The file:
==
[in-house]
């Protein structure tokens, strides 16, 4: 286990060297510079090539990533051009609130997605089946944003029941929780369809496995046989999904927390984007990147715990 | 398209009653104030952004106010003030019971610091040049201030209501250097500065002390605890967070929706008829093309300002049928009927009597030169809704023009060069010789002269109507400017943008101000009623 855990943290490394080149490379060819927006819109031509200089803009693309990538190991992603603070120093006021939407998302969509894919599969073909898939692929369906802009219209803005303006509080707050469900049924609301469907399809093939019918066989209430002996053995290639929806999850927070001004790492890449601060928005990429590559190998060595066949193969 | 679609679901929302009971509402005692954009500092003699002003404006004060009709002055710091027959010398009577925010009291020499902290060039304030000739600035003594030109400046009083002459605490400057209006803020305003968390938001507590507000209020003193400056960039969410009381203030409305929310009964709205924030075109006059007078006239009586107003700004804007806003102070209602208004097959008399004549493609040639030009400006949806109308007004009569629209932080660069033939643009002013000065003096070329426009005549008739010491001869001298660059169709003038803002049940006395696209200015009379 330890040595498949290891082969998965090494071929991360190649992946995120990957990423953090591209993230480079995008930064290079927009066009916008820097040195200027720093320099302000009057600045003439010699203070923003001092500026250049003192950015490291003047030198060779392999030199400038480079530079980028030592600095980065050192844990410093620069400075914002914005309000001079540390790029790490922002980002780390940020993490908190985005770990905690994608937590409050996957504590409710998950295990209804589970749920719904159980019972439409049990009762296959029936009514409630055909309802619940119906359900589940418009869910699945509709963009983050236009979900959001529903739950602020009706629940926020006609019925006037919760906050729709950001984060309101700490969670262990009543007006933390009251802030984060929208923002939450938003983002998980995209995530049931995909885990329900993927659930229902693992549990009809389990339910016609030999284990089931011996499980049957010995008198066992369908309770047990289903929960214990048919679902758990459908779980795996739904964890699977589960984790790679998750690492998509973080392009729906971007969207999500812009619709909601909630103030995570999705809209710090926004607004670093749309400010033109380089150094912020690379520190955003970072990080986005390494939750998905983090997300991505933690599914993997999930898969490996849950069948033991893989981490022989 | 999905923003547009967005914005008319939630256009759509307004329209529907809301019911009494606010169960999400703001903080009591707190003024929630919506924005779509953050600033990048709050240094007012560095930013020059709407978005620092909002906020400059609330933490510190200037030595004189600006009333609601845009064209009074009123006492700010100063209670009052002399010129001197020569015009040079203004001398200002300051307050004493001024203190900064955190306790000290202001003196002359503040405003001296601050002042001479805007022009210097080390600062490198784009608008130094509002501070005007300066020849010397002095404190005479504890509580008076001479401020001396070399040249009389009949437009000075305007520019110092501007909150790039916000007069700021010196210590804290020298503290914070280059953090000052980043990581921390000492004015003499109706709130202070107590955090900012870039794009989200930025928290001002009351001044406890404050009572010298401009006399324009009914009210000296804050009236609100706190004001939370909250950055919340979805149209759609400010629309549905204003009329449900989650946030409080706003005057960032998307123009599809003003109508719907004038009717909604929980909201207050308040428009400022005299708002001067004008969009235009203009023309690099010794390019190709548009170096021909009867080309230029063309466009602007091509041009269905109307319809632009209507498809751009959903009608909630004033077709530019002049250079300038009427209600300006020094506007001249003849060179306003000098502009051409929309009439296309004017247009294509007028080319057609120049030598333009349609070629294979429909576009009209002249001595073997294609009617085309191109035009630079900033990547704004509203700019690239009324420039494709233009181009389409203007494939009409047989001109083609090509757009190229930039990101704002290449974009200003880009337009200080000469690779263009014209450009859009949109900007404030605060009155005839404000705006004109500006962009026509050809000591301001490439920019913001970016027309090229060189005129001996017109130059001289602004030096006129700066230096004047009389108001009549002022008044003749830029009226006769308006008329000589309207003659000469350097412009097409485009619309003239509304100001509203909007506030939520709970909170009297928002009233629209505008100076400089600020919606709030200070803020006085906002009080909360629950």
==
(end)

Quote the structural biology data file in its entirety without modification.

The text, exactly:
[in-house]
């Protein structure tokens, strides 16, 4: 286990060297510079090539990533051009609130997605089946944003029941929780369809496995046989999904927390984007990147715990 | 398209009653104030952004106010003030019971610091040049201030209501250097500065002390605890967070929706008829093309300002049928009927009597030169809704023009060069010789002269109507400017943008101000009623 855990943290490394080149490379060819927006819109031509200089803009693309990538190991992603603070120093006021939407998302969509894919599969073909898939692929369906802009219209803005303006509080707050469900049924609301469907399809093939019918066989209430002996053995290639929806999850927070001004790492890449601060928005990429590559190998060595066949193969 | 679609679901929302009971509402005692954009500092003699002003404006004060009709002055710091027959010398009577925010009291020499902290060039304030000739600035003594030109400046009083002459605490400057209006803020305003968390938001507590507000209020003193400056960039969410009381203030409305929310009964709205924030075109006059007078006239009586107003700004804007806003102070209602208004097959008399004549493609040639030009400006949806109308007004009569629209932080660069033939643009002013000065003096070329426009005549008739010491001869001298660059169709003038803002049940006395696209200015009379 330890040595498949290891082969998965090494071929991360190649992946995120990957990423953090591209993230480079995008930064290079927009066009916008820097040195200027720093320099302000009057600045003439010699203070923003001092500026250049003192950015490291003047030198060779392999030199400038480079530079980028030592600095980065050192844990410093620069400075914002914005309000001079540390790029790490922002980002780390940020993490908190985005770990905690994608937590409050996957504590409710998950295990209804589970749920719904159980019972439409049990009762296959029936009514409630055909309802619940119906359900589940418009869910699945509709963009983050236009979900959001529903739950602020009706629940926020006609019925006037919760906050729709950001984060309101700490969670262990009543007006933390009251802030984060929208923002939450938003983002998980995209995530049931995909885990329900993927659930229902693992549990009809389990339910016609030999284990089931011996499980049957010995008198066992369908309770047990289903929960214990048919679902758990459908779980795996739904964890699977589960984790790679998750690492998509973080392009729906971007969207999500812009619709909601909630103030995570999705809209710090926004607004670093749309400010033109380089150094912020690379520190955003970072990080986005390494939750998905983090997300991505933690599914993997999930898969490996849950069948033991893989981490022989 | 999905923003547009967005914005008319939630256009759509307004329209529907809301019911009494606010169960999400703001903080009591707190003024929630919506924005779509953050600033990048709050240094007012560095930013020059709407978005620092909002906020400059609330933490510190200037030595004189600006009333609601845009064209009074009123006492700010100063209670009052002399010129001197020569015009040079203004001398200002300051307050004493001024203190900064955190306790000290202001003196002359503040405003001296601050002042001479805007022009210097080390600062490198784009608008130094509002501070005007300066020849010397002095404190005479504890509580008076001479401020001396070399040249009389009949437009000075305007520019110092501007909150790039916000007069700021010196210590804290020298503290914070280059953090000052980043990581921390000492004015003499109706709130202070107590955090900012870039794009989200930025928290001002009351001044406890404050009572010298401009006399324009009914009210000296804050009236609100706190004001939370909250950055919340979805149209759609400010629309549905204003009329449900989650946030409080706003005057960032998307123009599809003003109508719907004038009717909604929980909201207050308040428009400022005299708002001067004008969009235009203009023309690099010794390019190709548009170096021909009867080309230029063309466009602007091509041009269905109307319809632009209507498809751009959903009608909630004033077709530019002049250079300038009427209600300006020094506007001249003849060179306003000098502009051409929309009439296309004017247009294509007028080319057609120049030598333009349609070629294979429909576009009209002249001595073997294609009617085309191109035009630079900033990547704004509203700019690239009324420039494709233009181009389409203007494939009409047989001109083609090509757009190229930039990101704002290449974009200003880009337009200080000469690779263009014209450009859009949109900007404030605060009155005839404000705006004109500006962009026509050809000591301001490439920019913001970016027309090229060189005129001996017109130059001289602004030096006129700066230096004047009389108001009549002022008044003749830029009226006769308006008329000589309207003659000469350097412009097409485009619309003239509304100001509203909007506030939520709970909170009297928002009233629209505008100076400089600020919606709030200070803020006085906002009080909360629950």